What is the meaning of "it" in the following sentences?

  1. Our car broke down on the road, but as luck would have it, there was a garage nearby.

  2. I arrived a little late and, as luck would have it, the last ticket had just been sold.

(Source: Merriam-Webster dictionary)

Does sentence 1 mean "Our car broke down on the road, but that our car broke down on the road would have as luck, there was a garage nearby" ?

Does sentence 2 mean "I arrived a little late and, that I arrived a little late would have as luck, the last ticket had just been sold" ?

Does it in sentence 1 mean "Our car broke down on the road" ?

Does it in sentence 2 mean "I arrived a little late"?

Is "as luck would have it" the inversion of "it would have as luck" ?

4 Answers 4


As luck would have it, in the Merriam-Webster entry referenced, is an idiom:

as luck would have it

Idioms are set phrases, whose components are often not completely analyzable. (They may have a meaning that is based on their entirety rather than the sum of their parts.)

If it were to be analyzed, it would likely be an elided version of the following:

As luck would have it be.

I would further say that it acts as a dummy pronoun in the same sense that it does in it is raining. The use of it isn't referring to something specific, but is merely acting to preserve the grammatical integrity of the sentence.

It is raining.
→ ✘ Raining is raining.

As luck would have it, our car broke down.
→ ✘ Our car broke down, our car broke down.

In short, it is a pronoun that doesn't point to anything in particular; it's simply there for the syntax of the sentence.

  • 4
    I think if one really wanted a reasonable expansion/antecedent for it in this situations, something along the lines of "the situation at hand" or "the current situation" is one way to view it. As in, The situation at hand is rain and As luck would have the situation at hand [be]... Jul 1, 2019 at 13:42

In English, the pronoun it has what is called a dummy usage.

Here, the it is a direct object with no specific meaning. It adds a certain fluency to the phrase. Some might argue that it stands for something like "the situation". Those are technical arguments.

They are found here: dummy pronoun on Wikipedia

They are very often subjects but can also be objects or predicates.


Consider this example:

Question: How will you have your coffee? Black?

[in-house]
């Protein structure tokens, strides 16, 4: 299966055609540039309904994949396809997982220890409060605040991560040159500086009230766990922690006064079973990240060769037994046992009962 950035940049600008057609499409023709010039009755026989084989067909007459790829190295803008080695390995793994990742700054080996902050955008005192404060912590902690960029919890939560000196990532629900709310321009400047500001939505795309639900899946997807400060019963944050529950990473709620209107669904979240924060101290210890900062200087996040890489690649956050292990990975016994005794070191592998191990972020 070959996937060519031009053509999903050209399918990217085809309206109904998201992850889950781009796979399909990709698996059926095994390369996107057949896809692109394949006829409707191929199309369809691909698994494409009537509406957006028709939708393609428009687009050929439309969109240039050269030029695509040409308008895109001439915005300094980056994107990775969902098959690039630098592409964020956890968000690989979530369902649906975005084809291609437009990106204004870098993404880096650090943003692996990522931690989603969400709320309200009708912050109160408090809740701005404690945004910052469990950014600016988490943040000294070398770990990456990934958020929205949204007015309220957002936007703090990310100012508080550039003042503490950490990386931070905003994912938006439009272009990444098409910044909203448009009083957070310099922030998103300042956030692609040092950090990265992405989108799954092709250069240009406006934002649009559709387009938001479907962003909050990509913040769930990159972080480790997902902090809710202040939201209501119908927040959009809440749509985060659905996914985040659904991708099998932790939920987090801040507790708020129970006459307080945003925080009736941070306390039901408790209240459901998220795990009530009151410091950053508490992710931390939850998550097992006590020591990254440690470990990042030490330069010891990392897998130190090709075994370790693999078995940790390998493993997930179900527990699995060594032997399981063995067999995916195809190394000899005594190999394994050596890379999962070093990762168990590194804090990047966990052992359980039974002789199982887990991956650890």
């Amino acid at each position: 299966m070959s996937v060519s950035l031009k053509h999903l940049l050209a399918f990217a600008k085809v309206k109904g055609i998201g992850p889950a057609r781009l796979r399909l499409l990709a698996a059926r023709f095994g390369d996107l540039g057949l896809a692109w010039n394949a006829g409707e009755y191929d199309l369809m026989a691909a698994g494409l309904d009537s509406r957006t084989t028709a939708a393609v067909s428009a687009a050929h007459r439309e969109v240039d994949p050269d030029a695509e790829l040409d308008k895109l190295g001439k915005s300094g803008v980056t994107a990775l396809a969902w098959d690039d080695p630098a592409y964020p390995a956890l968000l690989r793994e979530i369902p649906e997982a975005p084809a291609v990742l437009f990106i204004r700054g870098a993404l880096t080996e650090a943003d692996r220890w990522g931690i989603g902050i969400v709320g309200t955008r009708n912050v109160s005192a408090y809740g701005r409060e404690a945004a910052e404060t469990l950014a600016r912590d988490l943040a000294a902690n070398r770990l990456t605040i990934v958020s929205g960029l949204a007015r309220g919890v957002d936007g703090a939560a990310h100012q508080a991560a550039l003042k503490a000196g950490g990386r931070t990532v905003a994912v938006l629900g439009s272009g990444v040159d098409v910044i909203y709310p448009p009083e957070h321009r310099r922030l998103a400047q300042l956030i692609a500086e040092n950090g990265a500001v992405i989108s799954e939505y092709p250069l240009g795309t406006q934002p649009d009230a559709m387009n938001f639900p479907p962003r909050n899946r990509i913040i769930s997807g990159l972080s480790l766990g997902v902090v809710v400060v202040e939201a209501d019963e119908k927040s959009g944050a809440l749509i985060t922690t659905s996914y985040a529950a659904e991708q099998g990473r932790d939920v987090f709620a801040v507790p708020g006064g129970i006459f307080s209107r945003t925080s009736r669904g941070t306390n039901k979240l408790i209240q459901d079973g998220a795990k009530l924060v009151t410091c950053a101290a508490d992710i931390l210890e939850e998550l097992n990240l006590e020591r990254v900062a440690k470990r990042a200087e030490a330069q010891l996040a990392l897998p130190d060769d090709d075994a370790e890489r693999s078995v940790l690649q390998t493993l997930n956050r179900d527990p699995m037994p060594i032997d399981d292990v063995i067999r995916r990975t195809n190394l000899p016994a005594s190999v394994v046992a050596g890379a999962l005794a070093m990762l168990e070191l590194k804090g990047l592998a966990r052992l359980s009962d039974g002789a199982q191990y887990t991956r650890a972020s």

Answer: I will have it with milk and sugar please.

"having something/it" relates to preferences or choices.

In the original quote, "it" means "the general situation".

"as luck would have it" -> "as luck would choose to have things in this situation" , where Luck is a personified character.

  • 1
    If so(it mean the general situation), Does "it" have nothing to do with anything in this sentences?
    – user22046
    Jun 30, 2019 at 5:51
  • "It" refers to the situation.
    – The Nate
    Jun 30, 2019 at 7:39
  • 1
    I think this is correct because you can cannibalise the sentence and you can still garner meaning...*Due to the rain I was soaked. If only luck had it I would have had my umbrella.* Jun 30, 2019 at 8:20
  • You can even use the same type of sentence in the example. This sentence "I'll have it with milk and sugar please" still gives the meaning of coffee in the given context. Jul 1, 2019 at 6:09
  • 1
    I don't understand your example. The question is about the meaning of "it" in a given sentence. Your example doesn't use any "it". Can you please clarify what it's meant to show? Jul 1, 2019 at 9:02

The other answers (so far) do a good job of explaining the usage of "it" but they don't explain your specific examples. #1 could be rewritten as "Our car broke down, but luckily there was a garage nearby". In other words, you were fortunate enough to break down near a garage. #2 could be "I arrived a little late, and unfortunately the last ticket had just been sold". In this case, luck was not on your side -- "as luck would have it" is neither positive nor negative, but is simply saying that luck played a role in the outcome of events.

Personally, for #2 I'd prefer "I arrived a little late and, just my luck, the last ticket had just been sold". "Just my luck" is another idiomatic expression for when something unlucky/unfortunate has happened to you.

If it helps you to understand the meaning, you can probably substitute "as if by fate" in most examples of "as luck would have it" (assuming you are willing to accept that luck and fate are pretty much the same). That gets rid of the troublesome "it" and still conveys the same message: that invisible powers beyond your control seem to have conspired to make something happen, for better or for worse.

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